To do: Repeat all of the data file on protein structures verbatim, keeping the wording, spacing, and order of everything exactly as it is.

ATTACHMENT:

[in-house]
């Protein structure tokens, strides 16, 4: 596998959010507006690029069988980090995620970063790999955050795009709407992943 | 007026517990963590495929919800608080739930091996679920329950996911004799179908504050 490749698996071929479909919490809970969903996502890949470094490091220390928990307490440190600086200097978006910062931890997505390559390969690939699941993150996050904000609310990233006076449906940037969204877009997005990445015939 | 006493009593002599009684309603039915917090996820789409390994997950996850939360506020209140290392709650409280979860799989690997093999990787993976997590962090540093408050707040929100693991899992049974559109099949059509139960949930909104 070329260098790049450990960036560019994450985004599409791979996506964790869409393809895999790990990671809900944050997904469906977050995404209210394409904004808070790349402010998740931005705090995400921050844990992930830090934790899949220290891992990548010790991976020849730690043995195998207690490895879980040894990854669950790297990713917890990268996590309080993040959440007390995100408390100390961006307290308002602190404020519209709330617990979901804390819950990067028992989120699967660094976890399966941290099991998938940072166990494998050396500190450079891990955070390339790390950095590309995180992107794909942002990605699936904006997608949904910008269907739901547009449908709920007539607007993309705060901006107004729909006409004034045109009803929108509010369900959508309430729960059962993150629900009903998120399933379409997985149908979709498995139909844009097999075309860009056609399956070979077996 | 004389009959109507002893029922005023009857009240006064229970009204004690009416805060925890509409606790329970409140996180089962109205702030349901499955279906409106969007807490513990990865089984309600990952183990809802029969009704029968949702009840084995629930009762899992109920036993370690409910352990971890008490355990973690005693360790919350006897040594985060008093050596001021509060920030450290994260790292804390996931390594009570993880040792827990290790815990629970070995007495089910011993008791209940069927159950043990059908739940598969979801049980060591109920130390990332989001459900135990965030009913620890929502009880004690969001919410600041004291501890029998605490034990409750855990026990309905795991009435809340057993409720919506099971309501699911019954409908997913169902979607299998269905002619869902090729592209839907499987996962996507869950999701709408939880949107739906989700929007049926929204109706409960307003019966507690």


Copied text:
[in-house]
């Protein structure tokens, strides 16, 4: 596998959010507006690029069988980090995620970063790999955050795009709407992943 | 007026517990963590495929919800608080739930091996679920329950996911004799179908504050 490749698996071929479909919490809970969903996502890949470094490091220390928990307490440190600086200097978006910062931890997505390559390969690939699941993150996050904000609310990233006076449906940037969204877009997005990445015939 | 006493009593002599009684309603039915917090996820789409390994997950996850939360506020209140290392709650409280979860799989690997093999990787993976997590962090540093408050707040929100693991899992049974559109099949059509139960949930909104 070329260098790049450990960036560019994450985004599409791979996506964790869409393809895999790990990671809900944050997904469906977050995404209210394409904004808070790349402010998740931005705090995400921050844990992930830090934790899949220290891992990548010790991976020849730690043995195998207690490895879980040894990854669950790297990713917890990268996590309080993040959440007390995100408390100390961006307290308002602190404020519209709330617990979901804390819950990067028992989120699967660094976890399966941290099991998938940072166990494998050396500190450079891990955070390339790390950095590309995180992107794909942002990605699936904006997608949904910008269907739901547009449908709920007539607007993309705060901006107004729909006409004034045109009803929108509010369900959508309430729960059962993150629900009903998120399933379409997985149908979709498995139909844009097999075309860009056609399956070979077996 | 004389009959109507002893029922005023009857009240006064229970009204004690009416805060925890509409606790329970409140996180089962109205702030349901499955279906409106969007807490513990990865089984309600990952183990809802029969009704029968949702009840084995629930009762899992109920036993370690409910352990971890008490355990973690005693360790919350006897040594985060008093050596001021509060920030450290994260790292804390996931390594009570993880040792827990290790815990629970070995007495089910011993008791209940069927159950043990059908739940598969979801049980060591109920130390990332989001459900135990965030009913620890929502009880004690969001919410600041004291501890029998605490034990409750855990026990309905795991009435809340057993409720919506099971309501699911019954409908997913169902979607299998269905002619869902090729592209839907499987996962996507869950999701709408939880949107739906989700929007049926929204109706409960307003019966507690």